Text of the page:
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January 19th 2015 print

Peter Smith

Climate Jiggery-Pokery

The recent hiatus in warming might be significant or it might not. Of greater importance, and a far more immediate peril, is the eagerness of governments to be gulled by temperature 'records' that have been tickled beyond the bounds of credibility

melting planetIt was widely reported that 2014 was the hottest year since records began in 1880. This information came from US government scientists at the National Oceanic and Atmospheric Administration (NOAA); and was “confirmed” apparently by analysis from the US space agency NASA. When words mean exactly what you want them to mean you can imbue information with enhanced verisimilitude. In this case, as the data itself came from the GISTEMP global temperature series complied by NASA it would be passing strange if NASA did not confirm it.

Wordplay aside, my scepticism cut in. By the way, it is not true that I am, in any specific way, a climate sceptic. I am a non-discriminating a-priori sceptic about anything where vested interest lurks. On global warming, I simply don’t know. The recent hiatus in warming might be significant; it might not. I reserve my objections for the counterproductive ways governments are attempting to deal with what they believe is anthropogenic global warming and for the jiggery-pokery which taints climate information.

While there are others; there are four major temperature series relied upon. There are two land and sea based series: The HadCRUT series produced by the Hadley centre in the UK (dating back to 1850) and the GISTEMP series produced by the NASA Goddard Institute for Space Studies (back to 1880). There are two lower troposphere temperature series, both dating from 1979: The UAH series produced by the University of Alabama in Huntsville and the RSS series sponsored by NOAA.

I consulted Woodfortrees.org and verified that the GISTEMP series has 2014 as the hottest year with 2010, 2005 and 1998 close behind in that order. There isn’t much in it, of course, which reportedly prompted John Christy, an atmospheric scientist at the University of Alabama in Huntsville (and known for his scepticism about the seriousness of global warming) to point out that 2014 had surpassed the other record-warm years by only a few hundredths of a degree, well within the margin of error. Still I suppose a record is a record; but is it in this case?

Unfortunately, the HadCRUT series are not yet available for the whole of 2014 so I couldn’t check this series to see whether it backed up the GISTEMP series. However, both satellite series are available. Neither shows 2014 as the hottest year. In fact, the UAH series has 2014 sixth behind 2007, 2009, 2005, 2010 and 1998. The RSS series (which recall is sponsored by NOAA) has 2014 fourth behind, 2005, 2010 and 1998.

One thing is clear and one thing not. It is clear that the temperature outcome for 2014, whatever series is used, is consistent with the continuation of a hiatus beginning around 1998 to 2000. It is not clear whether 2014 was the hottest year on record. Both satellite temperature series – which are almost certainly more reliable that land and sea based measurements – support a different conclusion. Moreover, recorded temperatures using land and sea gauges are so subject to sampling, measurement, adjustment, and compilation errors as to render reliance on small differences extremely moot.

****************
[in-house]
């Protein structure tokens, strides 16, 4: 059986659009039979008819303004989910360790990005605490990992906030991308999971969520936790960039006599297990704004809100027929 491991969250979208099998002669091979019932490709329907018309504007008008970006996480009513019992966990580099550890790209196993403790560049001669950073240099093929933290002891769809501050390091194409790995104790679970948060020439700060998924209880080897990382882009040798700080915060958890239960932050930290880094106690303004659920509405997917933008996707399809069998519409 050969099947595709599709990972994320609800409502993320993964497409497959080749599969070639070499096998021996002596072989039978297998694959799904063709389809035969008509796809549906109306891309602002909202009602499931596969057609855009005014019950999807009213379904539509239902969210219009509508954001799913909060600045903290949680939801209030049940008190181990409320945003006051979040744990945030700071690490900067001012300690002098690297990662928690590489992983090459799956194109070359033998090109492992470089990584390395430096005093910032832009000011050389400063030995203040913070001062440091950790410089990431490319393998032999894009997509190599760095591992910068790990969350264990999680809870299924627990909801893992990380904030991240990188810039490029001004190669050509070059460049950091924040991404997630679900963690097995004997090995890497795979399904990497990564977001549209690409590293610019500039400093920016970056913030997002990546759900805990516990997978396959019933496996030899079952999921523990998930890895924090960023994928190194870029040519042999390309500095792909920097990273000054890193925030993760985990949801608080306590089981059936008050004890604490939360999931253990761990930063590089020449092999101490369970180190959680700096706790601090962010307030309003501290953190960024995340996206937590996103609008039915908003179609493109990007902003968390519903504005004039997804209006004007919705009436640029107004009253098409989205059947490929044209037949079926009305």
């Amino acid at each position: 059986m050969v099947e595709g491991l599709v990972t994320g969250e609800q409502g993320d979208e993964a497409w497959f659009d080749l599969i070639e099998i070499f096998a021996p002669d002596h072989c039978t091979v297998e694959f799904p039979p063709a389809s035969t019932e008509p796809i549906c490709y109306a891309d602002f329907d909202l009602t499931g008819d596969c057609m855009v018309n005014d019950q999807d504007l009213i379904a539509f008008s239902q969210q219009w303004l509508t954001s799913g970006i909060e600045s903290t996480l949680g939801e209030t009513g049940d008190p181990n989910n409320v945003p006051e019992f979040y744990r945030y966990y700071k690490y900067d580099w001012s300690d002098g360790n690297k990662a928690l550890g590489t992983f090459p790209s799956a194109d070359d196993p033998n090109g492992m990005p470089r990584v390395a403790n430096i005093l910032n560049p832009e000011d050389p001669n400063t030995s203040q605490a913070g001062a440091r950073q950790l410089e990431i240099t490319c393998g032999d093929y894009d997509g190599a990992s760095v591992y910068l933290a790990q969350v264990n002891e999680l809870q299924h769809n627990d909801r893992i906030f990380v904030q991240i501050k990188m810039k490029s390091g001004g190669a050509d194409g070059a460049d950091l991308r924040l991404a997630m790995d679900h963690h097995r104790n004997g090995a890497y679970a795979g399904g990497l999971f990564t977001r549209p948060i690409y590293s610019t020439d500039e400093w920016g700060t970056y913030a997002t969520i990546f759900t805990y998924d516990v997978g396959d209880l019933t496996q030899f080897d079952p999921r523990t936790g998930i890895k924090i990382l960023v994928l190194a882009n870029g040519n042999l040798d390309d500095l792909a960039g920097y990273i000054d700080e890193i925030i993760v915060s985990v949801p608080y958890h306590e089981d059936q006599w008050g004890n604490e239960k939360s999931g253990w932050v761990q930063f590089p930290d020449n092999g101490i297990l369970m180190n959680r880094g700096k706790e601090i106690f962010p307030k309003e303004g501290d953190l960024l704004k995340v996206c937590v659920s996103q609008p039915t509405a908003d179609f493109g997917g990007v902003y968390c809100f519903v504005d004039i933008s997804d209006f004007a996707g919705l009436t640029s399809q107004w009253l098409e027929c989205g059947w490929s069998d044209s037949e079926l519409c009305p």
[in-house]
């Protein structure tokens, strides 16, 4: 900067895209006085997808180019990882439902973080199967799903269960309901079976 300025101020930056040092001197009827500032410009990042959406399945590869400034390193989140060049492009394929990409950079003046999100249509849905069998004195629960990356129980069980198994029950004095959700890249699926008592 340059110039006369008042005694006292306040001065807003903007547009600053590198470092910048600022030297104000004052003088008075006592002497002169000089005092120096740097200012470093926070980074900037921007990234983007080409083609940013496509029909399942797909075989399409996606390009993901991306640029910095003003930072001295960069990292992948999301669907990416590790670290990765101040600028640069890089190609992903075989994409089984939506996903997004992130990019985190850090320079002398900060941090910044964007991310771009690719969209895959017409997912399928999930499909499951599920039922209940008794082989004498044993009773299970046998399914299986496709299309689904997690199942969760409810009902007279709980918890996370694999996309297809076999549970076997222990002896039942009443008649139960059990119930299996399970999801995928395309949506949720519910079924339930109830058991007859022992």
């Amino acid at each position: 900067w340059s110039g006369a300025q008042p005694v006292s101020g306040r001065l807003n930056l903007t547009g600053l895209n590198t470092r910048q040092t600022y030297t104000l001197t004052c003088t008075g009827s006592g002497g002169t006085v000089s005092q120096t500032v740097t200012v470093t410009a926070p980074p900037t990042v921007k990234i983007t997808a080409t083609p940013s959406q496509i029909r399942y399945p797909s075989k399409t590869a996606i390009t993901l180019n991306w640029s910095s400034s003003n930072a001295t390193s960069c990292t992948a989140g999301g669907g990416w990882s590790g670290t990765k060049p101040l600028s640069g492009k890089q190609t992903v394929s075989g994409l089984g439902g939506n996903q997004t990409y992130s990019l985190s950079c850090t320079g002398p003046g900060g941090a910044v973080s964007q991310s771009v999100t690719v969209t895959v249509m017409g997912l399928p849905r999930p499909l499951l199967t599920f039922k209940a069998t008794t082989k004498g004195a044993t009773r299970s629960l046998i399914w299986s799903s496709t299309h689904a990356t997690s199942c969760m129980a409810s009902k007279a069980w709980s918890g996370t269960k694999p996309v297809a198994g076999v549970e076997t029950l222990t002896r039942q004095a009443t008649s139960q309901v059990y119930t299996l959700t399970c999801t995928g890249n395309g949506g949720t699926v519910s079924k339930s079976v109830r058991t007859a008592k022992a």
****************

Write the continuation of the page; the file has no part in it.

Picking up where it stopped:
Where is the jiggery-pokery? It lies this time in NOAA and the compliant media publicising one temperature series while ignoring others, and in the scientifically unwarranted emphasis on something being a record when it was well inside the margin of error. In this case too, one of those other series (RSS), which NOAA chose not to report is sponsored by them.

Fame depends, I imagine, on what results you churn out. The lads and lasses producing the RSS series better get their act together and make sure temperatures rise next time. That is, if they want a place in the climate industry sun.

Peter Smith, a frequent Quadrant Online contributor, is the author of Bad Economics

Comments [2]

  1. Peter OBrien says:

    Peter,
    the real significance of the hiatus (or whatever you want to call it) is that it negates the theory of CAGW. One would have thought that the discrepancy between the models and the observations would have been enough to do this – or at least to give the warmists some grounds for urging caution but no, they insist the missing heat is hidden somewhere and warming will resume shortly.

    But CAGW theory postulates that CO2 will cause only a certain amount of warming, which will then be amplified by a positive feedback from additional water vapour in the atmosphere (caused by the primary warming) and, because water vapour is a considerably more powerful greenhouse gas than CO2, this will lead to a runaway warming.

    But if there was a positive feedback it should rapidly multiply. That temperatures have flatlined for, possibly, 18 years flies in the face of this concept. Warming should be accelerating.

    Dr Roy Spencer has an alternative theory, viz, that increased water vapour will soon lead to increased cloud cover which will lessen the amount of heat getting through to the surface of the earth in the first place.

    At the moment, the observations seem to fit his theory more closely.

    • Peter says:

      Dear Peter

      ‘Hiatus’ was not the best choice of words on my part. I should have said ‘plateauing’ to avoid the connotation that the upward trend between the mid-1970s and circa 2000 will eventually resume. Of course, I have no idea whether temperatures in future will rise, fall or continue to plateau. And, I suspect, no-one(not even committed climate alarmists)would bet their life savings on any particular outcome.

      Regards

      Peter